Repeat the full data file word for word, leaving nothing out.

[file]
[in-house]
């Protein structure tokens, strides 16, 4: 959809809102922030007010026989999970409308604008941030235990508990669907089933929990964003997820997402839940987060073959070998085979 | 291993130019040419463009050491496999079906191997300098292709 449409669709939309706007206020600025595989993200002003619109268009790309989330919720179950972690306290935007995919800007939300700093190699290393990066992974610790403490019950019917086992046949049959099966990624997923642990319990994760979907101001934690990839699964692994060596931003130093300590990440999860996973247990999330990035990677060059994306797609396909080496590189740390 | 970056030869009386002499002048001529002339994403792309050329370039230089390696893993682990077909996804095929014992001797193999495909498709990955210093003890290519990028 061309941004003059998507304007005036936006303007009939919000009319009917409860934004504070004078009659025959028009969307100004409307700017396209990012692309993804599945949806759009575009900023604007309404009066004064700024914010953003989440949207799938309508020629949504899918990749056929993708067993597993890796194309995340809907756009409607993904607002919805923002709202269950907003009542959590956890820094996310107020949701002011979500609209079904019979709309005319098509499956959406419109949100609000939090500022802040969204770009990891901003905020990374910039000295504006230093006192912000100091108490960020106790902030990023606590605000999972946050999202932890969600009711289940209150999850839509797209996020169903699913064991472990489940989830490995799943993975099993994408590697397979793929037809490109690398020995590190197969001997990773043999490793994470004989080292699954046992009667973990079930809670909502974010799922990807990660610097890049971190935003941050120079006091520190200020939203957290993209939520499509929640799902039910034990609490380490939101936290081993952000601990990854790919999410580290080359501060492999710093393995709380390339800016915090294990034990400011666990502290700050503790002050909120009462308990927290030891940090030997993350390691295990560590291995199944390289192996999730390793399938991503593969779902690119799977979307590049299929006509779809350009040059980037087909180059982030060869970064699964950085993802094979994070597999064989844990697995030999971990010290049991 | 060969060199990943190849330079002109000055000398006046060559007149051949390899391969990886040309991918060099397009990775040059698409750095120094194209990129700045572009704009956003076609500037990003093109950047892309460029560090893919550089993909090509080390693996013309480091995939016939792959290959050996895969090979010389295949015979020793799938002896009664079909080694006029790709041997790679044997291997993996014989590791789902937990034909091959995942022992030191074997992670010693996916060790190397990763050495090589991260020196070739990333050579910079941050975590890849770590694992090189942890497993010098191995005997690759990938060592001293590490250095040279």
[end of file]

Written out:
[in-house]
């Protein structure tokens, strides 16, 4: 959809809102922030007010026989999970409308604008941030235990508990669907089933929990964003997820997402839940987060073959070998085979 | 291993130019040419463009050491496999079906191997300098292709 449409669709939309706007206020600025595989993200002003619109268009790309989330919720179950972690306290935007995919800007939300700093190699290393990066992974610790403490019950019917086992046949049959099966990624997923642990319990994760979907101001934690990839699964692994060596931003130093300590990440999860996973247990999330990035990677060059994306797609396909080496590189740390 | 970056030869009386002499002048001529002339994403792309050329370039230089390696893993682990077909996804095929014992001797193999495909498709990955210093003890290519990028 061309941004003059998507304007005036936006303007009939919000009319009917409860934004504070004078009659025959028009969307100004409307700017396209990012692309993804599945949806759009575009900023604007309404009066004064700024914010953003989440949207799938309508020629949504899918990749056929993708067993597993890796194309995340809907756009409607993904607002919805923002709202269950907003009542959590956890820094996310107020949701002011979500609209079904019979709309005319098509499956959406419109949100609000939090500022802040969204770009990891901003905020990374910039000295504006230093006192912000100091108490960020106790902030990023606590605000999972946050999202932890969600009711289940209150999850839509797209996020169903699913064991472990489940989830490995799943993975099993994408590697397979793929037809490109690398020995590190197969001997990773043999490793994470004989080292699954046992009667973990079930809670909502974010799922990807990660610097890049971190935003941050120079006091520190200020939203957290993209939520499509929640799902039910034990609490380490939101936290081993952000601990990854790919999410580290080359501060492999710093393995709380390339800016915090294990034990400011666990502290700050503790002050909120009462308990927290030891940090030997993350390691295990560590291995199944390289192996999730390793399938991503593969779902690119799977979307590049299929006509779809350009040059980037087909180059982030060869970064699964950085993802094979994070597999064989844990697995030999971990010290049991 | 060969060199990943190849330079002109000055000398006046060559007149051949390899391969990886040309991918060099397009990775040059698409750095120094194209990129700045572009704009956003076609500037990003093109950047892309460029560090893919550089993909090509080390693996013309480091995939016939792959290959050996895969090979010389295949015979020793799938002896009664079909080694006029790709041997790679044997291997993996014989590791789902937990034909091959995942022992030191074997992670010693996916060790190397990763050495090589991260020196070739990333050579910079941050975590890849770590694992090189942890497993010098191995005997690759990938060592001293590490250095040279």